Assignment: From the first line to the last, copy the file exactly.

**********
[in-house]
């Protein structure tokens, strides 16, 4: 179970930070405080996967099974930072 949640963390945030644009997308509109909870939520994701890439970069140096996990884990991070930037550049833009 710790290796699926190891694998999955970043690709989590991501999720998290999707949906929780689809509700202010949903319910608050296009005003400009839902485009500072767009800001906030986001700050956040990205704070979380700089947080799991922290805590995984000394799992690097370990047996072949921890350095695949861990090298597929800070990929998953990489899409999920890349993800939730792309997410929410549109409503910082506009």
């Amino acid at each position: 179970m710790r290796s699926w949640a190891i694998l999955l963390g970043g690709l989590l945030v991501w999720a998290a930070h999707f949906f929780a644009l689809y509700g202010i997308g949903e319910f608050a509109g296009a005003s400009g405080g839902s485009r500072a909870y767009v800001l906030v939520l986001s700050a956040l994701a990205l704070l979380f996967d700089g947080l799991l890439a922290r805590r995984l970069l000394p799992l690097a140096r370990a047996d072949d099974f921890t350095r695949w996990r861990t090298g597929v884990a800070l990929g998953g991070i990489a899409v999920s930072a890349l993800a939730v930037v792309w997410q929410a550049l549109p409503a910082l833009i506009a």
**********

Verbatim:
[in-house]
């Protein structure tokens, strides 16, 4: 179970930070405080996967099974930072 949640963390945030644009997308509109909870939520994701890439970069140096996990884990991070930037550049833009 710790290796699926190891694998999955970043690709989590991501999720998290999707949906929780689809509700202010949903319910608050296009005003400009839902485009500072767009800001906030986001700050956040990205704070979380700089947080799991922290805590995984000394799992690097370990047996072949921890350095695949861990090298597929800070990929998953990489899409999920890349993800939730792309997410929410549109409503910082506009």
């Amino acid at each position: 179970m710790r290796s699926w949640a190891i694998l999955l963390g970043g690709l989590l945030v991501w999720a998290a930070h999707f949906f929780a644009l689809y509700g202010i997308g949903e319910f608050a509109g296009a005003s400009g405080g839902s485009r500072a909870y767009v800001l906030v939520l986001s700050a956040l994701a990205l704070l979380f996967d700089g947080l799991l890439a922290r805590r995984l970069l000394p799992l690097a140096r370990a047996d072949d099974f921890t350095r695949w996990r861990t090298g597929v884990a800070l990929g998953g991070i990489a899409v999920s930072a890349l993800a939730v930037v792309w997410q929410a550049l549109p409503a910082l833009i506009a």